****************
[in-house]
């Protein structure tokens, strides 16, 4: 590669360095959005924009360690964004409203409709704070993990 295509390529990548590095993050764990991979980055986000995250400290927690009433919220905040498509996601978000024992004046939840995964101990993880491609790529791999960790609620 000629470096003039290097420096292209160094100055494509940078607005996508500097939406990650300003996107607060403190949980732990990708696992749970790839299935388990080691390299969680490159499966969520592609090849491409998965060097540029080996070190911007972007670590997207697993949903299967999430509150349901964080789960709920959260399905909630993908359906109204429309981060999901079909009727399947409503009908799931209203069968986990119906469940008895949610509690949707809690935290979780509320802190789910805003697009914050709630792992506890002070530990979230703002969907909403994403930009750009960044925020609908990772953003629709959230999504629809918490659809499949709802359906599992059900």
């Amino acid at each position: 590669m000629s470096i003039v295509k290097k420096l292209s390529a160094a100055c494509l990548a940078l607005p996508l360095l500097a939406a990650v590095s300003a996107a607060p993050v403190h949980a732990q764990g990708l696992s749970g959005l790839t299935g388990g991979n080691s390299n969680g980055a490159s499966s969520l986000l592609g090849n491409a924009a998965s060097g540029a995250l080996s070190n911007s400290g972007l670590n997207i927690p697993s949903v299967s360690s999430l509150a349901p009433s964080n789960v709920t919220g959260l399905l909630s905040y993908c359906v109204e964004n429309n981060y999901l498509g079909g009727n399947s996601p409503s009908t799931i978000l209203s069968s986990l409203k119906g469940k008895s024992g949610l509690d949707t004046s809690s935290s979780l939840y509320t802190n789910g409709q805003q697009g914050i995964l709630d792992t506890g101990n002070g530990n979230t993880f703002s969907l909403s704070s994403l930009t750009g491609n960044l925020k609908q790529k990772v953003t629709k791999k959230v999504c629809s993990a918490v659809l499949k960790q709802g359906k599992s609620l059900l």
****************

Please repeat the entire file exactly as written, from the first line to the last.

[in-house]
């Protein structure tokens, strides 16, 4: 590669360095959005924009360690964004409203409709704070993990 295509390529990548590095993050764990991979980055986000995250400290927690009433919220905040498509996601978000024992004046939840995964101990993880491609790529791999960790609620 000629470096003039290097420096292209160094100055494509940078607005996508500097939406990650300003996107607060403190949980732990990708696992749970790839299935388990080691390299969680490159499966969520592609090849491409998965060097540029080996070190911007972007670590997207697993949903299967999430509150349901964080789960709920959260399905909630993908359906109204429309981060999901079909009727399947409503009908799931209203069968986990119906469940008895949610509690949707809690935290979780509320802190789910805003697009914050709630792992506890002070530990979230703002969907909403994403930009750009960044925020609908990772953003629709959230999504629809918490659809499949709802359906599992059900």
């Amino acid at each position: 590669m000629s470096i003039v295509k290097k420096l292209s390529a160094a100055c494509l990548a940078l607005p996508l360095l500097a939406a990650v590095s300003a996107a607060p993050v403190h949980a732990q764990g990708l696992s749970g959005l790839t299935g388990g991979n080691s390299n969680g980055a490159s499966s969520l986000l592609g090849n491409a924009a998965s060097g540029a995250l080996s070190n911007s400290g972007l670590n997207i927690p697993s949903v299967s360690s999430l509150a349901p009433s964080n789960v709920t919220g959260l399905l909630s905040y993908c359906v109204e964004n429309n981060y999901l498509g079909g009727n399947s996601p409503s009908t799931i978000l209203s069968s986990l409203k119906g469940k008895s024992g949610l509690d949707t004046s809690s935290s979780l939840y509320t802190n789910g409709q805003q697009g914050i995964l709630d792992t506890g101990n002070g530990n979230t993880f703002s969907l909403s704070s994403l930009t750009g491609n960044l925020k609908q790529k990772v953003t629709k791999k959230v999504c629809s993990a918490v659809l499949k960790q709802g359906k599992s609620l059900l």